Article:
Dive into an online comparison of Bank Gothic and Morris Sans.

New season, new script font – Julietrose


Julietrose is a curly, lively, and informal face – exactly what every designer needs to welcome spring. This creation is the newest from Martin Wait, who also developed Balmoral™, Bertram™, and Pritchard™. Wait is not just one of the grandfathers of British display typography; he’s a real grandfather, too. This typeface is named after his granddaughter, Juliet Rose.
Like an easter egg, this treat is ready to be found! Discover Julietrose.

Palatino® Arabic wins Type Directors Club award

Palatino Arabic
Each year, the New York-based Type Directors Club judges typeface designs from all over the world in their TDC2 contest. Linotype is pleased to announce that a very new typeface of its own is among 2008’s winners: Palatino Arabic. A collaboration between Nadine Chahine and Prof. Hermann Zapf, this face is an extension of Zapf’s Al-Ahram Arabic type from 1956 recreated to join the Palatino nova family. Ready for use at any size, this calligraphic font includes a large number of extra ligatures and stylistic alternates, as well as the basic Latin glyph component of Palatino nova.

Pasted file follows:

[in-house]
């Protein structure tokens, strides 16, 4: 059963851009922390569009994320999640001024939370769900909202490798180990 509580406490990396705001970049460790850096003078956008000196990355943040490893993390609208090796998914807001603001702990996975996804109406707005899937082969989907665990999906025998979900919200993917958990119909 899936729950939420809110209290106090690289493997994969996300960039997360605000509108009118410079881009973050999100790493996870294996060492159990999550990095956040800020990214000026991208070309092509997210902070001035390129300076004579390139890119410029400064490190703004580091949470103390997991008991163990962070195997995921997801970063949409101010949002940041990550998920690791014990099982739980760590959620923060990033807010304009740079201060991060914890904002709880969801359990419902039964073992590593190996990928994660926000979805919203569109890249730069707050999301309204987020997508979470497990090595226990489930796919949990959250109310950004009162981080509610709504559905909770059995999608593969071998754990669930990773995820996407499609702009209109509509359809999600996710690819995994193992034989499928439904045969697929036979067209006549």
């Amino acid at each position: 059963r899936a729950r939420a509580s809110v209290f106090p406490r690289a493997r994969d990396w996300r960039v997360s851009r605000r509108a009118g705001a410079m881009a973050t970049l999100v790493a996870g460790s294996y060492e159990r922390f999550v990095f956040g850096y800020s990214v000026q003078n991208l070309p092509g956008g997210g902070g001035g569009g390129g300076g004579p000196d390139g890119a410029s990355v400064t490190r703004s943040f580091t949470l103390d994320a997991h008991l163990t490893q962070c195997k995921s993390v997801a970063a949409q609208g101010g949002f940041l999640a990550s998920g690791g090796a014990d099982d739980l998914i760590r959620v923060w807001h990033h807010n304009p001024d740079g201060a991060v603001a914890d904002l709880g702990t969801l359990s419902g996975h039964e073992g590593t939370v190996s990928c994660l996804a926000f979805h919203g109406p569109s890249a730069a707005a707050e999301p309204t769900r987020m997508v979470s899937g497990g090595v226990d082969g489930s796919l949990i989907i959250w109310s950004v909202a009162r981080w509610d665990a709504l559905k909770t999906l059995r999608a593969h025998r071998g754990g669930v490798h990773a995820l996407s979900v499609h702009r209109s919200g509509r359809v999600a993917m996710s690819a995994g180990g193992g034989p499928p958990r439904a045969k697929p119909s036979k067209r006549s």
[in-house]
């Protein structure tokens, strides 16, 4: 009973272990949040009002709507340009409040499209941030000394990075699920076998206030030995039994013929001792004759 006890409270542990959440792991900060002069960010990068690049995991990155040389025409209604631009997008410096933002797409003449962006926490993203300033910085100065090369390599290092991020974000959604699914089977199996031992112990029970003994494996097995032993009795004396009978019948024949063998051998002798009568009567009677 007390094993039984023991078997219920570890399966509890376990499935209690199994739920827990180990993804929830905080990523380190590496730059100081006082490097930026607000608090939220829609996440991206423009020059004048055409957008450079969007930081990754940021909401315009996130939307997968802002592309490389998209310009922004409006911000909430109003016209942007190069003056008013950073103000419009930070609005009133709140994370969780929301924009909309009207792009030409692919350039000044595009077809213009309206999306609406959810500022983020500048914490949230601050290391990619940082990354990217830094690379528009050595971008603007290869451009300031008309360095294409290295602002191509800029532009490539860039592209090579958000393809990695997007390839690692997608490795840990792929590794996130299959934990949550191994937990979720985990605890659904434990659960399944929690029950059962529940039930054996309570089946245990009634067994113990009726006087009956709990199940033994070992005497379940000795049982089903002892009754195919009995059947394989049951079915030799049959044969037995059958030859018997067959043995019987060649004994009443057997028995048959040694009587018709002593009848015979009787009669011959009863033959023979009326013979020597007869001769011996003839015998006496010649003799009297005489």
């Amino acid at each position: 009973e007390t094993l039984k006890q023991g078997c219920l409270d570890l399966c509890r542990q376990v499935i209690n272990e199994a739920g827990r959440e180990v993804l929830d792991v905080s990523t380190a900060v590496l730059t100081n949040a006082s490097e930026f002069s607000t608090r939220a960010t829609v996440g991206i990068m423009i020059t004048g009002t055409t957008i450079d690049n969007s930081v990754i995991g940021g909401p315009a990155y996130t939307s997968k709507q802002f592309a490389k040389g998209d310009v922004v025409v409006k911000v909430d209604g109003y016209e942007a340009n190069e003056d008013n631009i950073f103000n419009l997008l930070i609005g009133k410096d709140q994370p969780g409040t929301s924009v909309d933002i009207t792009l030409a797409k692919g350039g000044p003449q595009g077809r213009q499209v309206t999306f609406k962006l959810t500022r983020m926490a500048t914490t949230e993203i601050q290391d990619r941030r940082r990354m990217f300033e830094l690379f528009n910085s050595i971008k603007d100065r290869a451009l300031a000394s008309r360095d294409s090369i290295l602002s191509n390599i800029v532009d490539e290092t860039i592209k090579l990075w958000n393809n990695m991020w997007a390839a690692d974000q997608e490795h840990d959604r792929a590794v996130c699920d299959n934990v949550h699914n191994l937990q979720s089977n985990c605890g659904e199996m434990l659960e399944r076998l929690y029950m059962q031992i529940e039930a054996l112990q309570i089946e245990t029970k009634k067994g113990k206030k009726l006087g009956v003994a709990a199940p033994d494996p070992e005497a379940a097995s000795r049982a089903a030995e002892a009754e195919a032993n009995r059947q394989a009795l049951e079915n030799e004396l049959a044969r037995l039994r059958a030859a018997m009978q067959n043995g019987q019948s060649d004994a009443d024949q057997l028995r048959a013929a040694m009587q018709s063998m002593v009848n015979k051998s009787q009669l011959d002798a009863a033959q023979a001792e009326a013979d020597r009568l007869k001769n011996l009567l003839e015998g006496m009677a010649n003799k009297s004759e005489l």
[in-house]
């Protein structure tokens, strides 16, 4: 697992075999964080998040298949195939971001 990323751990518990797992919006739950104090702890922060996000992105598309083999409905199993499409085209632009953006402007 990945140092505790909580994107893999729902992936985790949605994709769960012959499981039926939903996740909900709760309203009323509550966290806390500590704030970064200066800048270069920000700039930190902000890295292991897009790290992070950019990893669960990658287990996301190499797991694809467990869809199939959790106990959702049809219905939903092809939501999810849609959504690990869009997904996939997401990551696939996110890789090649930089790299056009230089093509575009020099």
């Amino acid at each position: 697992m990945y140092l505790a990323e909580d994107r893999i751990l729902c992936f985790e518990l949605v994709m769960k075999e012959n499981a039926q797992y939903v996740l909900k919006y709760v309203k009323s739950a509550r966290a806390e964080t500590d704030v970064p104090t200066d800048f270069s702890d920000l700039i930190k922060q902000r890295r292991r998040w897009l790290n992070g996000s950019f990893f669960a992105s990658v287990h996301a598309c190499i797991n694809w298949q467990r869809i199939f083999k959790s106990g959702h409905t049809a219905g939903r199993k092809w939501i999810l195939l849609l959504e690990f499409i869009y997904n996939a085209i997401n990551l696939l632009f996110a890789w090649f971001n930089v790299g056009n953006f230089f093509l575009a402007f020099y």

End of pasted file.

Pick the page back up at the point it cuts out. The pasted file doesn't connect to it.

See the newly released, prize-winning design now!

Form Finder

Form Finder
Do you ever know what a font looks like, but can’t remember its name? What if you want to peruse all the typefaces in the Linotype library that share certain proportional similarities? Our Form Finder is here for you! With a few letters from a sample sans serif, serif, script, display, or blackletter font, use the Form Finder to grab elements with your cursor and manipulate x-height, ascender and descender length, letter width, weight or boldness, and slant degree until you have the look you’re after. Once you’re happy, hit the search button to find the fonts you want. The Form Finder’s characters work with Western European, Eastern European, Greek, and Cyrillic languages.
Take the Form Finder out for spin right now!
We hope you found this issue of the LinoLetter informative and useful. We highly appreciate your feedback at [email protected]

The next issue of this newsletter will be published and dropped in your mailbox in May 2008.

Your Linotype Online Team
This newsletter may contain forward-looking statements, including but not limited to statements about the product, strategic or business plans of Linotype GmbH. Various important risks and uncertainties may cause our actual results to differ materially from the results indicated by these forward-looking statements, including, without limitation, the implementation of product changes, the adoption of our products by the marketplace, or our ability to obtain and enforce intellectual property protection. For a further list and description of the risks and uncertainties we face, please refer to the the filings made by our parent company, Monotype Imaging Holdings Inc., with the United States Securities and Exchange Commission. We assume no obligation to update any forward-looking statements; whether as a result of new information, future events or otherwise and such statements are current only as of the date they are made.